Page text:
Singapore declares first woman president amid complaints of election rigging

Significant milestone overshadowed by accusations that strict eligibility criteria are undemocratic

Harriet Agerholm@HarrietAgerholm
Wednesday 13 September 2017 12:41
Singapore's President-elect Halimah Yacob leaves the nomination centre in Singapore
Singapore's President-elect Halimah Yacob leaves the nomination centre in Singapore

Singapore has announced its first female president, who is also the first head of state to come from the county's Malay community in almost five decades.

Yet celebrations of the significant milestone were mired by accusations that the selection process was undemocratic.

Halimah Yacob, a former speaker of parliament, did not face a vote for the largely ceremonial post after authorities said other candidates did not meet strict eligibility criteria.

The multicultural city-state decreed the presidency be reserved for someone from the minority Malay community, sparking accusations about a rigged process.

The decision to give the role to the 63-year-old without a vote added to public anger.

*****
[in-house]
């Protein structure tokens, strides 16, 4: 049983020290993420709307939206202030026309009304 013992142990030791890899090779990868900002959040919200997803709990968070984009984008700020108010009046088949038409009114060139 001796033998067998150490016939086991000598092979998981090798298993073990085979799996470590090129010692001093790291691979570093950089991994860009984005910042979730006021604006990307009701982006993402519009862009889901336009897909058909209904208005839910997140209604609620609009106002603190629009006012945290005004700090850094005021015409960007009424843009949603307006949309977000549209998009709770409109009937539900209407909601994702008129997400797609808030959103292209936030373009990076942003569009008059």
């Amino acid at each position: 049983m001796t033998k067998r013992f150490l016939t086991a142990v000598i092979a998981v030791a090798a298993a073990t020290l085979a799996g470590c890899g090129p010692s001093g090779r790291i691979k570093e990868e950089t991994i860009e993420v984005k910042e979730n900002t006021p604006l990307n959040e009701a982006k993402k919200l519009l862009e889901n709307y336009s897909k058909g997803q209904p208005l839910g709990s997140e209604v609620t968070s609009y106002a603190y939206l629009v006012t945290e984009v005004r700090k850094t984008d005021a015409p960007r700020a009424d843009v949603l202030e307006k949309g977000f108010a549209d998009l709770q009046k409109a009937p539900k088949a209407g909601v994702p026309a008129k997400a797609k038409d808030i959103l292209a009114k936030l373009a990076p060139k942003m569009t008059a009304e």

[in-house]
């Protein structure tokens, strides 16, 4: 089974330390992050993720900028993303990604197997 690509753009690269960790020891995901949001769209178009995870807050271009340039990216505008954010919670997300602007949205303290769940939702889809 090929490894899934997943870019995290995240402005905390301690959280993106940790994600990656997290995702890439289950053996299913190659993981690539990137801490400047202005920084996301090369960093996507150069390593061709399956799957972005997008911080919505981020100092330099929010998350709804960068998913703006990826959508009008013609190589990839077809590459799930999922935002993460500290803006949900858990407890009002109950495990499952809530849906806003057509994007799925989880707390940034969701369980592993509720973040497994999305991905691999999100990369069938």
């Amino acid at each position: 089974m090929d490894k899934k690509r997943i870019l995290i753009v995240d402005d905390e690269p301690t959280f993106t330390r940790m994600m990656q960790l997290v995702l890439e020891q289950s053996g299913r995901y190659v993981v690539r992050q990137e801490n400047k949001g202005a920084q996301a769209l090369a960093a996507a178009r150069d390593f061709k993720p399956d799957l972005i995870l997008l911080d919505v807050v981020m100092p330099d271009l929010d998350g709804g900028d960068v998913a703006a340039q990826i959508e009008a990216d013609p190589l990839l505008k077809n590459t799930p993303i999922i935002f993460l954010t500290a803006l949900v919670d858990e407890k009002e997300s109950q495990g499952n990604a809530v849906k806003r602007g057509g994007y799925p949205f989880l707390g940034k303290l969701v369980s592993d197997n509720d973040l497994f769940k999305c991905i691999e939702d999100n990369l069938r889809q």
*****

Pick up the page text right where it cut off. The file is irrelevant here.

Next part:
Addressing the Malay-only rule during a speech at the elections department office, Ms Halimah said: “Although this is a reserved election, I‘m not a reserved president. I'm a president for everyone.”

The criteria for the presidency also stipulated that candidates must have held a senior role in public office for at least three years. Ms Halimah's role as house speaker meant she automatically qualified.

Of the four other candidates, two were not Malays and two were not deemed eligible, according to the elections department.

Critics voiced anger at the Singapore's government, which has been run by the People's Action Party for 52 years.

“What would have otherwise been a democratic milestone is now besmirched with the ugly stain of an uncontested election," law student Rio How wrote in a column on the website Consensus SG.

"Such is the cost of a government that thinks in terms of politics of power, as opposed to dignity."

The separation of Singapore from Malaysia in 1965 gave ethnic Malays a clear majority in Malaysia, while ethnic Chinese formed the majority in independent Singapore.

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